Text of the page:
Program for february
Sculling in a Canoe
Tuesday, Feb. 1
Rod Gillilan has outfitted his canoe with a sculling frame. He uses this setup for daily exercise by rowing upriver on the Willamette. The fun part of the outing comes on the downriver run, where he uses a double paddle and treats the canoe as a kayak.
He will have his canoe rigged and ready for your inspection and may try to recruit some exercise companions. If you treat him nicely, he might even let you try the rig on the river.
The Register-Guard had an article some time back about Rod and his setup. Though he designed it for use in a canoe, it should be adaptable to an open cockpit kayak like a Folbot. Maybe enen a closed cockpit kayak? Come and see.
After Rod Gillilan's presentation we will get together to schedule trips for the next few months. If you have anywhere you'd like to go be sure to share with the rest of us. Remember, if you don't feel you can coorinate a trip doesn't mean you can't suggest it for someone else to coordinate.
are due, due, due.
If you havenít paid your 2000 dues yet, you can do so at the February meeting or mail them to Phil Backman, 2570 Gay St.
Eugene, 97408. A zero above your name on the mailing label indicates you havenít paid yet.
Dues are $15 for individual and $20 for family membership
The club policy is to continue sending the newsletter through March, but to remove names from the mailing list after that.
Intrepid, courageous club
members brave gale force winds
(sipping soup at Moís)
Saturday, 15 January dawned cold and very foggy. Such weather couldn't deter a hardy band of club members from getting out of bed, pulling on woolies and meeting for a weekend trip to explore some of the lakes on the coast south of Florence.
Norma and Jay Oulette, Phil Backman, Dick Cross and me, Omar, put in on Cleawox Lake at Honeyman State Park for a beautiful if chilly, paddle on a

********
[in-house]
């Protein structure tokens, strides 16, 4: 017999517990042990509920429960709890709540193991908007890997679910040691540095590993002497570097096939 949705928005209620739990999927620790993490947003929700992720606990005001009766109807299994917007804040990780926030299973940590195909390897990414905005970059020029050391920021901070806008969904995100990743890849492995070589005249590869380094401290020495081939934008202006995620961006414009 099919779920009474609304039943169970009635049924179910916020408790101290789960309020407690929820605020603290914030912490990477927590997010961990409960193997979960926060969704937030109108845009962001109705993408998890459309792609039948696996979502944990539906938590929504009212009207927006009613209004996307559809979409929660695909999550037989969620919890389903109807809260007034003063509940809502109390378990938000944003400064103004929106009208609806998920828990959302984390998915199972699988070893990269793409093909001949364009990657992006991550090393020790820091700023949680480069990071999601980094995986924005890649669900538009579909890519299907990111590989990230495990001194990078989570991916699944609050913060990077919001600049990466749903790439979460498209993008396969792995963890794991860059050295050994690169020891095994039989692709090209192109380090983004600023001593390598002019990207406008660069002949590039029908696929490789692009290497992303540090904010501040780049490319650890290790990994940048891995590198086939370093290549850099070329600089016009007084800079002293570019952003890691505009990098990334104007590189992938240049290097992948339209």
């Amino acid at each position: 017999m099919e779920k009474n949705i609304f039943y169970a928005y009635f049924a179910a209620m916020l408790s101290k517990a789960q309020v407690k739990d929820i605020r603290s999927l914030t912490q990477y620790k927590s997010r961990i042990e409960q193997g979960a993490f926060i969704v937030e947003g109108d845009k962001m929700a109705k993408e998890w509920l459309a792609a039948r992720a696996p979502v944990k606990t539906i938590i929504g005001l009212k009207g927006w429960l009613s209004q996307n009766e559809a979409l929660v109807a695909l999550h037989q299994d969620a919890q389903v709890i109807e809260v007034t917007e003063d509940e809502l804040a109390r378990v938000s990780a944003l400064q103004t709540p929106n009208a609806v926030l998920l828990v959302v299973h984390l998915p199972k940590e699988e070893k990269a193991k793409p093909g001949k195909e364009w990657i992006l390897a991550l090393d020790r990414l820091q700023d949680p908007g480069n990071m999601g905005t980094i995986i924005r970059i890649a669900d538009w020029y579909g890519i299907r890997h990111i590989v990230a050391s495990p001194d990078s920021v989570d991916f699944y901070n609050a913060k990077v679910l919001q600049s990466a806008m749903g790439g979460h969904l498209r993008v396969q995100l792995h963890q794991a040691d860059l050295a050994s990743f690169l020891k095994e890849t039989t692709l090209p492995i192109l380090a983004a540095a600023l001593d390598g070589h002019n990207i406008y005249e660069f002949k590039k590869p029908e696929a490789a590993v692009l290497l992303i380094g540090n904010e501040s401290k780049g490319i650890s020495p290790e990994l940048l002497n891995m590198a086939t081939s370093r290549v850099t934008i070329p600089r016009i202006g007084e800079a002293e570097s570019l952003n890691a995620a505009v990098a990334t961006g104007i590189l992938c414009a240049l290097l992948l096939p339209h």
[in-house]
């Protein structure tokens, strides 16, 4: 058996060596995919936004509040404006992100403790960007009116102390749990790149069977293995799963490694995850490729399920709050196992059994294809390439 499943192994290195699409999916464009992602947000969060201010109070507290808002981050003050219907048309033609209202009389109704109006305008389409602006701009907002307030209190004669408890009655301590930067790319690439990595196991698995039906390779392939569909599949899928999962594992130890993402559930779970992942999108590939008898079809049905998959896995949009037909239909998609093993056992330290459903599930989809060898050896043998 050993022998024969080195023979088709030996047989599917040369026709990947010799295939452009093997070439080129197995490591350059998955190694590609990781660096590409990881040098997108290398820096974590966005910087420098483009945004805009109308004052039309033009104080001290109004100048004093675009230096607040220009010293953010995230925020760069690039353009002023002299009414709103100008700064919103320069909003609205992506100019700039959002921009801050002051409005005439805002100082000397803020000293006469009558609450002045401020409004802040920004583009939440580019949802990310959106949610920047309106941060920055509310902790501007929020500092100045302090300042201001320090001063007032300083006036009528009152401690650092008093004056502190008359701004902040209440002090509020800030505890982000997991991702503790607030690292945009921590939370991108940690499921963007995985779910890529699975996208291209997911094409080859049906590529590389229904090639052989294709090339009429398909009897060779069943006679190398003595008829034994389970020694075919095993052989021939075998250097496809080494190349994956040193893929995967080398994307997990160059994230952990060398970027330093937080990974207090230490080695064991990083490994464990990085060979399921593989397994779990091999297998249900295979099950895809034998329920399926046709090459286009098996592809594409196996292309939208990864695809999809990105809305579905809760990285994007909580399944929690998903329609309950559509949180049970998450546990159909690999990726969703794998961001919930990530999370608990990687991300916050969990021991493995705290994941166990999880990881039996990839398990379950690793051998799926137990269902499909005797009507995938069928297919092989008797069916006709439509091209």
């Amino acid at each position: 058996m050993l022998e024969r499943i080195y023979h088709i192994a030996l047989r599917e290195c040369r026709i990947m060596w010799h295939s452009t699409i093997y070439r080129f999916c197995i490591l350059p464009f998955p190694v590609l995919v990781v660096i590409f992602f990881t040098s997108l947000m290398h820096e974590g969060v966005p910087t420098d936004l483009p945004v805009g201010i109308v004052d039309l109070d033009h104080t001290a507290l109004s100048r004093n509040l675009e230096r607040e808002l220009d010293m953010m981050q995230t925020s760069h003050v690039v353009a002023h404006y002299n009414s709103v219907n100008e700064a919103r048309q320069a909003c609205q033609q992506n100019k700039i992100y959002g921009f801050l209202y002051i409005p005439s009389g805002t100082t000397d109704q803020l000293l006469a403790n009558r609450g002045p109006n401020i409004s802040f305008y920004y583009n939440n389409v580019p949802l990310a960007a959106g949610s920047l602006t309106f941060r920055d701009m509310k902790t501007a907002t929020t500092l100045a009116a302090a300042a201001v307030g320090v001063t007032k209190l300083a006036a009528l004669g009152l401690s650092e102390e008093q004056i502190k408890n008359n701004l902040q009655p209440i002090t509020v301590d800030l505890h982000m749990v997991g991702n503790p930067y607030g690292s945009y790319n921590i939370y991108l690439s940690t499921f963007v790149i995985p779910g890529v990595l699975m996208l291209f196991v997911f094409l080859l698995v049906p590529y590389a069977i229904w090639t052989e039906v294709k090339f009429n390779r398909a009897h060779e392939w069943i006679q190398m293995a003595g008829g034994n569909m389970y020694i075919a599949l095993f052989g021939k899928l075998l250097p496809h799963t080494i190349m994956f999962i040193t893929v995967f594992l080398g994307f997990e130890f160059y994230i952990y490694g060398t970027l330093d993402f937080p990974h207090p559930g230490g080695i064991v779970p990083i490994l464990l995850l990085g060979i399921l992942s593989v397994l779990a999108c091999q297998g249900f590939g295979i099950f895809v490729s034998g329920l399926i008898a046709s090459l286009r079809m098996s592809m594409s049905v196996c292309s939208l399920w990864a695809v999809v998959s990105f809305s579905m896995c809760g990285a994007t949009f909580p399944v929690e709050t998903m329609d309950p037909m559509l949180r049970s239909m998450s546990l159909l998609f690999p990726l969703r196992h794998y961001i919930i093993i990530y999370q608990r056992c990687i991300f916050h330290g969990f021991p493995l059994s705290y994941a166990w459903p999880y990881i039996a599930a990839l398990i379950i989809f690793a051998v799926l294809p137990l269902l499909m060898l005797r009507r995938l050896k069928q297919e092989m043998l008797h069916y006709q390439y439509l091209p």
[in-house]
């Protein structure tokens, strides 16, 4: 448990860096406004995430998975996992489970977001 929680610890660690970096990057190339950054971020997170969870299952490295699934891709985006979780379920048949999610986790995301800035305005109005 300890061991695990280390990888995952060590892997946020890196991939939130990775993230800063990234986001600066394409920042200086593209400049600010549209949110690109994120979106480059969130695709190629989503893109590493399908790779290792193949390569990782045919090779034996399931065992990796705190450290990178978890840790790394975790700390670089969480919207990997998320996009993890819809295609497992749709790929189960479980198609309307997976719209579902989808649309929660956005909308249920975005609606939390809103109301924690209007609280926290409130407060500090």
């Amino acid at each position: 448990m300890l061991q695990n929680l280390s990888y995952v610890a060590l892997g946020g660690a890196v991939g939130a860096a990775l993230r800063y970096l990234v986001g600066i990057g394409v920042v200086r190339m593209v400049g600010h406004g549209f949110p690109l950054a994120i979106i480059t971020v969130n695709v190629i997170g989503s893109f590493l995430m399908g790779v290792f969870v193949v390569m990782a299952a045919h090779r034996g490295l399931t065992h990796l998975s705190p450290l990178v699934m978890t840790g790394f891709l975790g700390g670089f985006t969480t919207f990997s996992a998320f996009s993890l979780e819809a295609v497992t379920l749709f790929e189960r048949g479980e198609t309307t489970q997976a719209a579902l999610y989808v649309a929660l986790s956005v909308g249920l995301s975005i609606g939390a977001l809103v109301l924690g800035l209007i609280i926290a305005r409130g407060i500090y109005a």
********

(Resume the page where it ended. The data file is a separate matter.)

lake that has much more to it than meets the eye. Cleawox has a surface area of 87 acres, much of it on an arm that stretches about a mile to the north of the main body of the lake. Surrounded by dunes on the west and
spruce forest to the east it is a very lovely lake.
As we returned to the boat ramp to take out the sky started to fall gently so we repaired to Mo's for lunch and discussion. As we ate the rain continued and the wind started to come up raising whitecaps on the Siuslaw River. We decided to deal with shelter.
The Oulette's had reserved a yurt and the rest of us were able to secure one for ourselves. We spent the rest of the afternoon being cozy and dry. After a late dinner we retired, awakening to blasts of wind howling around the sturdy yurt.
On our way to breakfast the campground host informed us of the severe wind warning in effect. Winds of 90 mph were expected around the headlands on Sunday. We folded our tents and boats and stole away, deciding that we were not foolhardy enough to paddle in those conditions.
It was my great pleasure to paddle in Dick's new boat, a beautiful yellow Old Town wood and canvas gem. I say new boat because it's only about 50 years old. His old boat is more than one hundred years old. Maybe some day Dick will be willing to do a show and tell and describe his work of restoring old wood and canvas boats.
I'm sorry we didn't get to paddle more but that leaves us with another trip to schedule to this great part of the state.
February Meeting Note
After Rod Gillilan's presentation we will get together to schedule trips for
the next few months. If you have anywhere you'd like to go be sure to share
with the rest of us. Remember, if you don't feel you can coorinate a trip
doesn't mean you can't suggest it for someone else to coordinate.
Program for march
EITHER / OR
One of two programs Lana is arranging but wonít tell anyone about,
A two projector slide show entitled "Where the Rain Goes : An Oregon Sampler", featuring photos by Chris Luneski. Though the program has a water theme, it is not devoted solely to paddling activities. Rather, it is a collection of photos from various areas of Oregon related in one way or another to our much maligned rain.